Nature, third prize stories
Meltwater drips from glaciers and freezes upon contact with sea, making frozen waterfalls. An underwater photography team worked from the US Antarctic Program's base on Ross Island during late spring. Grounded icebergs, frozen waterfalls and sea-ice stalactites form part of an underwater tableau.
Photo Credit: Norbert Wu
Norbert Wu is an independent photographer and filmmaker who specializes in marine issues. His writing and photography have appeared in thousands of books, films, and magazines. He is the author and photographer of seventeen books on wildlife and photography and the originator and photographer for several children's book series on the oceans. Exhibits of his work have been shown at the American Museum of Natural History, the California Academy of Sciences, the National Academy of Sciences, and the National Museum of Wildlife Art.
He was awarded National Science Foundation (NSF) Artists and Writers Grants to document wildlife and research in Antarctica in 1997, 1999, and 2000. In 2000, he was awarded the Antarctica Service Medal of the United States of America "for his contributions to exploration and science in the U.S. Antarctic Program." His films include a pioneering high-definition television (HDTV) program on Antarctic's underwater world for Thirteen/WNET New York's Nature series that airs on PBS.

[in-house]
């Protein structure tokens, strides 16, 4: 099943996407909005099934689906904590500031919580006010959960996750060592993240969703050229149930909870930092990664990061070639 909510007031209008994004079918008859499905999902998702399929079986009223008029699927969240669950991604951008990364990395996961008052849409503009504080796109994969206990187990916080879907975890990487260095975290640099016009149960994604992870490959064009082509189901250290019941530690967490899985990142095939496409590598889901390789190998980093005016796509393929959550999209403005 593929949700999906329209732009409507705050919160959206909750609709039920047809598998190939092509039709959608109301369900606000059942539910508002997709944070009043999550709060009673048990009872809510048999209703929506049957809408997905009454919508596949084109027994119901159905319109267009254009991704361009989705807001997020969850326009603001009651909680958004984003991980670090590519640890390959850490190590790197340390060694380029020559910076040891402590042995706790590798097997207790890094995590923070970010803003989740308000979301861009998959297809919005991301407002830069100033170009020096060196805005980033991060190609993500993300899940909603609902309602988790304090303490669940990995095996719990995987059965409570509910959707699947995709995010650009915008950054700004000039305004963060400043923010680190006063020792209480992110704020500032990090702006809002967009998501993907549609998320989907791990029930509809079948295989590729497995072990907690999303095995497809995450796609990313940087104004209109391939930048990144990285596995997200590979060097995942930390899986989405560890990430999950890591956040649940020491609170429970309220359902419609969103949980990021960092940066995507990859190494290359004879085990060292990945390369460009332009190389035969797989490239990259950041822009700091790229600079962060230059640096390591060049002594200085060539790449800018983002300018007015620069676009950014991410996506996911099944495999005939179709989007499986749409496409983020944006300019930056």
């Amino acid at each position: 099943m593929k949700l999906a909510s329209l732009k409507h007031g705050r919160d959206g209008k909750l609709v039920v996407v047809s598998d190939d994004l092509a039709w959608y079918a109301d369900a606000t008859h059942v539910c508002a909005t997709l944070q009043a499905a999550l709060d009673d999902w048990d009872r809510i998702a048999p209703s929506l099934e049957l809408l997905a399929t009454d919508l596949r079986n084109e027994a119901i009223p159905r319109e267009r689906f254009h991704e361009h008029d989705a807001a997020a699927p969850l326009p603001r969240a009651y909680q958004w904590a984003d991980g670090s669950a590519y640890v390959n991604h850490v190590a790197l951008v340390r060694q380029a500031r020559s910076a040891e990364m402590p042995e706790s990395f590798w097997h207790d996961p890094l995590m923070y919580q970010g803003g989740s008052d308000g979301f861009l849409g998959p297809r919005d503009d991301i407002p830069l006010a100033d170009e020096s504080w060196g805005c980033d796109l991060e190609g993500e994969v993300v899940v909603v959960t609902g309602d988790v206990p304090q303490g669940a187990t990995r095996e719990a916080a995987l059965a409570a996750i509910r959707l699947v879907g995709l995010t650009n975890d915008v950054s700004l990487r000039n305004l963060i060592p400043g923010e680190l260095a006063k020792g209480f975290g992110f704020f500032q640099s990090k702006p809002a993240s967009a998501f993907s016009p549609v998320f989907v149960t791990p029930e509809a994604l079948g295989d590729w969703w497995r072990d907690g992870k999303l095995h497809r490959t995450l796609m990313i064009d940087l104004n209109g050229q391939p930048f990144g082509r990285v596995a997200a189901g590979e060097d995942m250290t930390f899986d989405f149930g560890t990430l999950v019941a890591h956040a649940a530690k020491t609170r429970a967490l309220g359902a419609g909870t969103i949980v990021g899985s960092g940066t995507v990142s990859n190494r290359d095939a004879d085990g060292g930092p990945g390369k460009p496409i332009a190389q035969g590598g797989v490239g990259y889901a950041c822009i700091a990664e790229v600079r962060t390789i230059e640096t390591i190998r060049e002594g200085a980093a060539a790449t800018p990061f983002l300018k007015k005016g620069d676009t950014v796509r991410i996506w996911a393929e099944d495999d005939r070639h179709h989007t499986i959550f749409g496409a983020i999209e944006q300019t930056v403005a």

He is the only photographer to have been awarded a Pew Marine Conservation Fellowship, the world's most prestigious award in ocean conservation and outreach. He was named "Outstanding Photographer of the Year" for 2004 by the North American Nature Photographers Association (NANPA), the highest honor an American nature photographer can be given by his peers.